A few weeks ago, I wrote a piece about how several people who voted for Marc Miller in the Liberal nomination riding of Ville-Marie hadn’t paid for their membership cards. While not strictly against Elections Canada rules, paying for someone else’s membership card is a violation of Liberal Party of Canada’s own rules. A number of people, Miller included, suggested I was doing the bidding of his opponent, Bernard Amyot. Nothing could be further from the truth. Amyot himself wouldn’t talk to me, and he has been conspicuously silent since the piece came out.
Here’s what I did: I called roughly a dozen people in the riding from a list I obtained independently of the Amyot campaign. No one I called had paid for their membership, and every person had voted for Marc Miller in the April 3 nomination vote. Last week, I contacted Quebec Liberal Party candidate, campaign co-chair and chief Quebec organizer Pablo Rodriguez for comment.
“It’s not legal, it’s not acceptable, and we don’t accept it,” Rodriguez told me. “I’m waiting to hear about what you raise in your article. We’re taking it very seriously. They’re investigating. It’s completely unacceptable. We’re very tough on this. If we know that a candidate was involved, this person would be disqualified on the spot.”
Both the Liberal party itself and the Quebec chapter are investigating the falsely obtained cards, Rodriguez tells me. Notably, newly appointed Liberal ombudsman (and former Liberal MP) Marlene Jennings isn’t involved. “We’re waiting for proof that something actually happened. I have to wait for the report,” he adds. While there is a zero-tolerance policy for falsely obtained cards, Rodriguez says the party won’t jump to conclusions as to whom was responsible for the fiasco. “I can kill a candidate by doing that. I can go see a candidate that I hate, tell him I’m going to sell cards for him, then sell them in the wrong way and then make sure he’s disqualified because of me.”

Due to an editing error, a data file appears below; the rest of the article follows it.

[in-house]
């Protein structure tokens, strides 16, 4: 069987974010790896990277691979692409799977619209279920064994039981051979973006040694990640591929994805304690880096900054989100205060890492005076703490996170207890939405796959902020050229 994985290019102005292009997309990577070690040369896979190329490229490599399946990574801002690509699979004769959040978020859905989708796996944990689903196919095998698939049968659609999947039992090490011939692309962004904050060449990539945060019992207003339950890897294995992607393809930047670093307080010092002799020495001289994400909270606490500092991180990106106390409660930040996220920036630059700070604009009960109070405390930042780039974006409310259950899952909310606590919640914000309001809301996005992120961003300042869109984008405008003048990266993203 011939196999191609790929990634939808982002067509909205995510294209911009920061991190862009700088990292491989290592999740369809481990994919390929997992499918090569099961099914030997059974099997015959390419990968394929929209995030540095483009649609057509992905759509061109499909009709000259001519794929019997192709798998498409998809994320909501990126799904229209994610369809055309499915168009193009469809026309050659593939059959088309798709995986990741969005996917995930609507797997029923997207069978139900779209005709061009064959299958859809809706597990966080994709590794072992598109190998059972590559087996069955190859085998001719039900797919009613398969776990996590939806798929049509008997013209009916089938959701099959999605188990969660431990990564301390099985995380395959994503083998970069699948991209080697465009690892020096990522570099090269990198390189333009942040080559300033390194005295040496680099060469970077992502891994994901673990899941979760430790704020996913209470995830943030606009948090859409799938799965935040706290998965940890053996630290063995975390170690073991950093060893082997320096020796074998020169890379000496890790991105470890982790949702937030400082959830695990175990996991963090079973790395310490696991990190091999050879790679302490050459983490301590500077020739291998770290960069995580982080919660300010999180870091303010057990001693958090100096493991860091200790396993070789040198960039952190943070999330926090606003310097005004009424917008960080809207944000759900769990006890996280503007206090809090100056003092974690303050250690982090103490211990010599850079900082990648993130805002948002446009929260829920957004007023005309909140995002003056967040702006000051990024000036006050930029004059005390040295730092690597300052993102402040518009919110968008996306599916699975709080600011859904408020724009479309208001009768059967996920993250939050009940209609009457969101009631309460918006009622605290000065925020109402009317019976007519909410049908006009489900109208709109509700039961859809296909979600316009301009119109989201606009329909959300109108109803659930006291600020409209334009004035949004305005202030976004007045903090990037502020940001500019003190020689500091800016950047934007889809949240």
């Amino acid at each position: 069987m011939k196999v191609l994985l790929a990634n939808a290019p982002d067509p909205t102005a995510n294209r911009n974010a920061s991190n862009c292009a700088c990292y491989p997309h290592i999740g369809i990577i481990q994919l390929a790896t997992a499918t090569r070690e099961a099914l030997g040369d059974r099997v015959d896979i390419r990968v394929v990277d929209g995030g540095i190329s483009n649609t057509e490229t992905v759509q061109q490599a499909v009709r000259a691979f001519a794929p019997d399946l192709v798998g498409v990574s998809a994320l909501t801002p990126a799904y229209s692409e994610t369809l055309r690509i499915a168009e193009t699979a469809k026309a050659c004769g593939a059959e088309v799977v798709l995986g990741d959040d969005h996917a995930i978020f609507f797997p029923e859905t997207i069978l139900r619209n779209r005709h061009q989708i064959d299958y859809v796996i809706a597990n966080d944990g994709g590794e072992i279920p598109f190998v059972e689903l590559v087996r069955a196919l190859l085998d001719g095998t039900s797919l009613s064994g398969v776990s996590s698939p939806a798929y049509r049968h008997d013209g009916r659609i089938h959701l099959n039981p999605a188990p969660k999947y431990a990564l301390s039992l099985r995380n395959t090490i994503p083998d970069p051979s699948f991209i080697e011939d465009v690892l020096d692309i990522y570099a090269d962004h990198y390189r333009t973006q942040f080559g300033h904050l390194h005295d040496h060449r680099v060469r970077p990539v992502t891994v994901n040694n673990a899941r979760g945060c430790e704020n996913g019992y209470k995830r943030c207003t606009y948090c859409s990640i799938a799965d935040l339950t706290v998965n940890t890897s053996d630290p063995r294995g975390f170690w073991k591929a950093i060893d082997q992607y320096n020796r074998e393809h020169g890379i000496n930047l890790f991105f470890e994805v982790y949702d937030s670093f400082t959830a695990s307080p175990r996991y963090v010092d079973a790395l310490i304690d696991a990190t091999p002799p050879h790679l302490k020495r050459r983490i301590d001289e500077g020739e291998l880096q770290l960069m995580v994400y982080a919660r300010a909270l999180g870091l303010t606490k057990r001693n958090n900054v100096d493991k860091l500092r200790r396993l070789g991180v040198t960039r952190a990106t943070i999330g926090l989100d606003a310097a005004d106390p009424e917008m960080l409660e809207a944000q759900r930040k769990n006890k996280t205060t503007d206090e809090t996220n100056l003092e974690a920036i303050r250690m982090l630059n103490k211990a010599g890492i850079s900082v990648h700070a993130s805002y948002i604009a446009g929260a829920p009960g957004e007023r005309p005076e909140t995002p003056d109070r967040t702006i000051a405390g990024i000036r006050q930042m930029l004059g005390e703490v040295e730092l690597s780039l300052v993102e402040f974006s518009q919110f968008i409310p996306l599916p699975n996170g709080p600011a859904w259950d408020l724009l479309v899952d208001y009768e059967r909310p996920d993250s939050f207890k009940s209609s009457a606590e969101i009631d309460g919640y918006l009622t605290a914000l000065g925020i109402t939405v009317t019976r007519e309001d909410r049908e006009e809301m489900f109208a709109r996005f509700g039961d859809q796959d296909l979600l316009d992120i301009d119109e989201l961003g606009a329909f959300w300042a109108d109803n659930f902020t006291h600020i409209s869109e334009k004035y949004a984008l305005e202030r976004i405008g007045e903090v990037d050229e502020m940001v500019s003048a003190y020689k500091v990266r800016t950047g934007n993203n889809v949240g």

One other tidbit on the Liberal’s open nominations business. Someone posted the following comment on the Ville-Marie piece suggesting some of the open nominations process isn’t so open:
“In Scarborough-Agincourt, one Muraly Srinarayanathas was one who was seeking nomination. He had gone to the extent of opening an office on May 4 at 5 p.m. But meanwhile he received numerous phone calls from the so-called emissaries of Trudeau asking him to drop off from the nomination as they were no longer assured of the victory to the prefered candidate. Apparently after getting told that the candidate will be red-carded for future nominations, Muraly dropped out at 5 p.m. on May 4 in front of a crowd of over 100 people in his office.”
There would seem to be something to this, even though the person misspelled Srinarayanathas’s name in the original missive. According to this piece, Srinarayanathas did indeed open campaign office on May 4, only to withdraw from the race hours later. Srinarayanathas’s own website still says he is “seeking nomination in Scarborough-Agincourt.”
I asked Srinarayandas if the allegations in the comment were true. “I made my own decision to withdraw. I am pleased the members have chosen Arnold Chan as our representative. I believe he will be great for the community and wish him the best in the upcoming by-election,” he said via email.
Case closed, I guess.